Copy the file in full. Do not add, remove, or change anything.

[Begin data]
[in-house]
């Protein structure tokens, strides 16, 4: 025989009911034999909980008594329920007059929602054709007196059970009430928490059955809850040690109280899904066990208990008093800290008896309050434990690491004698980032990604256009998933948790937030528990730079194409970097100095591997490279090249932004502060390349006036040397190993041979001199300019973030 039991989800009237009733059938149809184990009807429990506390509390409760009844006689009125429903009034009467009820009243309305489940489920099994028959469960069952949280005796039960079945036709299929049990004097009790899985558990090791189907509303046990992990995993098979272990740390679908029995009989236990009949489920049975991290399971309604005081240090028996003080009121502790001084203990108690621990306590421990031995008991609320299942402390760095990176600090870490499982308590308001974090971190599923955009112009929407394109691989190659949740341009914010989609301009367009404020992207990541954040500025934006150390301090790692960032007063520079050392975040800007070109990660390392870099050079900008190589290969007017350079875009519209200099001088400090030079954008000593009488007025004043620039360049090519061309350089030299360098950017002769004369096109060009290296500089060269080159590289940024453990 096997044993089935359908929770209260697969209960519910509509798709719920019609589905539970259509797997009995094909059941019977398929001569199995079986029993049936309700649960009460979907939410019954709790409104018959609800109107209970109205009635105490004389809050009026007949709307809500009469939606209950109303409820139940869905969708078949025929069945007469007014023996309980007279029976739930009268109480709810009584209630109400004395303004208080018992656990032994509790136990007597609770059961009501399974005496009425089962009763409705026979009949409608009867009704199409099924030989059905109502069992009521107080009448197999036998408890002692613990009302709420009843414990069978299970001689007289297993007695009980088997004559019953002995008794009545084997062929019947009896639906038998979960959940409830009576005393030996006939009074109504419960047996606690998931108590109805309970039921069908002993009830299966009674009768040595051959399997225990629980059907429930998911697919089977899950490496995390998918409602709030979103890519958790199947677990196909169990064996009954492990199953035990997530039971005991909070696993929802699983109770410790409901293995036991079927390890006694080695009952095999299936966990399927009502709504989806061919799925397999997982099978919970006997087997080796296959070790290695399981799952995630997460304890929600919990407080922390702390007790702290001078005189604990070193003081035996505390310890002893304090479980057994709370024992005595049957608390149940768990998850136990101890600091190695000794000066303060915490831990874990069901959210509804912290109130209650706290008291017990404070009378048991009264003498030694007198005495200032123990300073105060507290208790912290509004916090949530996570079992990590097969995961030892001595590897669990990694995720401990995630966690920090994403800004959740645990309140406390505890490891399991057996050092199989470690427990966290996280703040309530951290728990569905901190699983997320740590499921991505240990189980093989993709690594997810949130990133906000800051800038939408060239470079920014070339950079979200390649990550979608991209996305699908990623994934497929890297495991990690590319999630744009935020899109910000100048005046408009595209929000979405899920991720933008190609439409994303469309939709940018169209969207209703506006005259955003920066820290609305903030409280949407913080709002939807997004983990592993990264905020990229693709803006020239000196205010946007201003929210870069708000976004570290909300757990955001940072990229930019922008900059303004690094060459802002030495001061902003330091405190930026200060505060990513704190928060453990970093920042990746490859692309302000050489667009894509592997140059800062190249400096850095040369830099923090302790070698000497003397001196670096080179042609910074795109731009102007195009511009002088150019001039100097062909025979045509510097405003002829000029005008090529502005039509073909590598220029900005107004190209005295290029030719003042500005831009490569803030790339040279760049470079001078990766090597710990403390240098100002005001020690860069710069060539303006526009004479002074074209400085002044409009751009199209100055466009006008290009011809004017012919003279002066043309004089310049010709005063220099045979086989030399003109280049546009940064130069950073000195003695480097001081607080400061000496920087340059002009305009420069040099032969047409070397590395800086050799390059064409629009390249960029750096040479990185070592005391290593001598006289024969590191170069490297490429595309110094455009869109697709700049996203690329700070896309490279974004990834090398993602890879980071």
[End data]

[in-house]
């Protein structure tokens, strides 16, 4: 025989009911034999909980008594329920007059929602054709007196059970009430928490059955809850040690109280899904066990208990008093800290008896309050434990690491004698980032990604256009998933948790937030528990730079194409970097100095591997490279090249932004502060390349006036040397190993041979001199300019973030 039991989800009237009733059938149809184990009807429990506390509390409760009844006689009125429903009034009467009820009243309305489940489920099994028959469960069952949280005796039960079945036709299929049990004097009790899985558990090791189907509303046990992990995993098979272990740390679908029995009989236990009949489920049975991290399971309604005081240090028996003080009121502790001084203990108690621990306590421990031995008991609320299942402390760095990176600090870490499982308590308001974090971190599923955009112009929407394109691989190659949740341009914010989609301009367009404020992207990541954040500025934006150390301090790692960032007063520079050392975040800007070109990660390392870099050079900008190589290969007017350079875009519209200099001088400090030079954008000593009488007025004043620039360049090519061309350089030299360098950017002769004369096109060009290296500089060269080159590289940024453990 096997044993089935359908929770209260697969209960519910509509798709719920019609589905539970259509797997009995094909059941019977398929001569199995079986029993049936309700649960009460979907939410019954709790409104018959609800109107209970109205009635105490004389809050009026007949709307809500009469939606209950109303409820139940869905969708078949025929069945007469007014023996309980007279029976739930009268109480709810009584209630109400004395303004208080018992656990032994509790136990007597609770059961009501399974005496009425089962009763409705026979009949409608009867009704199409099924030989059905109502069992009521107080009448197999036998408890002692613990009302709420009843414990069978299970001689007289297993007695009980088997004559019953002995008794009545084997062929019947009896639906038998979960959940409830009576005393030996006939009074109504419960047996606690998931108590109805309970039921069908002993009830299966009674009768040595051959399997225990629980059907429930998911697919089977899950490496995390998918409602709030979103890519958790199947677990196909169990064996009954492990199953035990997530039971005991909070696993929802699983109770410790409901293995036991079927390890006694080695009952095999299936966990399927009502709504989806061919799925397999997982099978919970006997087997080796296959070790290695399981799952995630997460304890929600919990407080922390702390007790702290001078005189604990070193003081035996505390310890002893304090479980057994709370024992005595049957608390149940768990998850136990101890600091190695000794000066303060915490831990874990069901959210509804912290109130209650706290008291017990404070009378048991009264003498030694007198005495200032123990300073105060507290208790912290509004916090949530996570079992990590097969995961030892001595590897669990990694995720401990995630966690920090994403800004959740645990309140406390505890490891399991057996050092199989470690427990966290996280703040309530951290728990569905901190699983997320740590499921991505240990189980093989993709690594997810949130990133906000800051800038939408060239470079920014070339950079979200390649990550979608991209996305699908990623994934497929890297495991990690590319999630744009935020899109910000100048005046408009595209929000979405899920991720933008190609439409994303469309939709940018169209969207209703506006005259955003920066820290609305903030409280949407913080709002939807997004983990592993990264905020990229693709803006020239000196205010946007201003929210870069708000976004570290909300757990955001940072990229930019922008900059303004690094060459802002030495001061902003330091405190930026200060505060990513704190928060453990970093920042990746490859692309302000050489667009894509592997140059800062190249400096850095040369830099923090302790070698000497003397001196670096080179042609910074795109731009102007195009511009002088150019001039100097062909025979045509510097405003002829000029005008090529502005039509073909590598220029900005107004190209005295290029030719003042500005831009490569803030790339040279760049470079001078990766090597710990403390240098100002005001020690860069710069060539303006526009004479002074074209400085002044409009751009199209100055466009006008290009011809004017012919003279002066043309004089310049010709005063220099045979086989030399003109280049546009940064130069950073000195003695480097001081607080400061000496920087340059002009305009420069040099032969047409070397590395800086050799390059064409629009390249960029750096040479990185070592005391290593001598006289024969590191170069490297490429595309110094455009869109697709700049996203690329700070896309490279974004990834090398993602890879980071």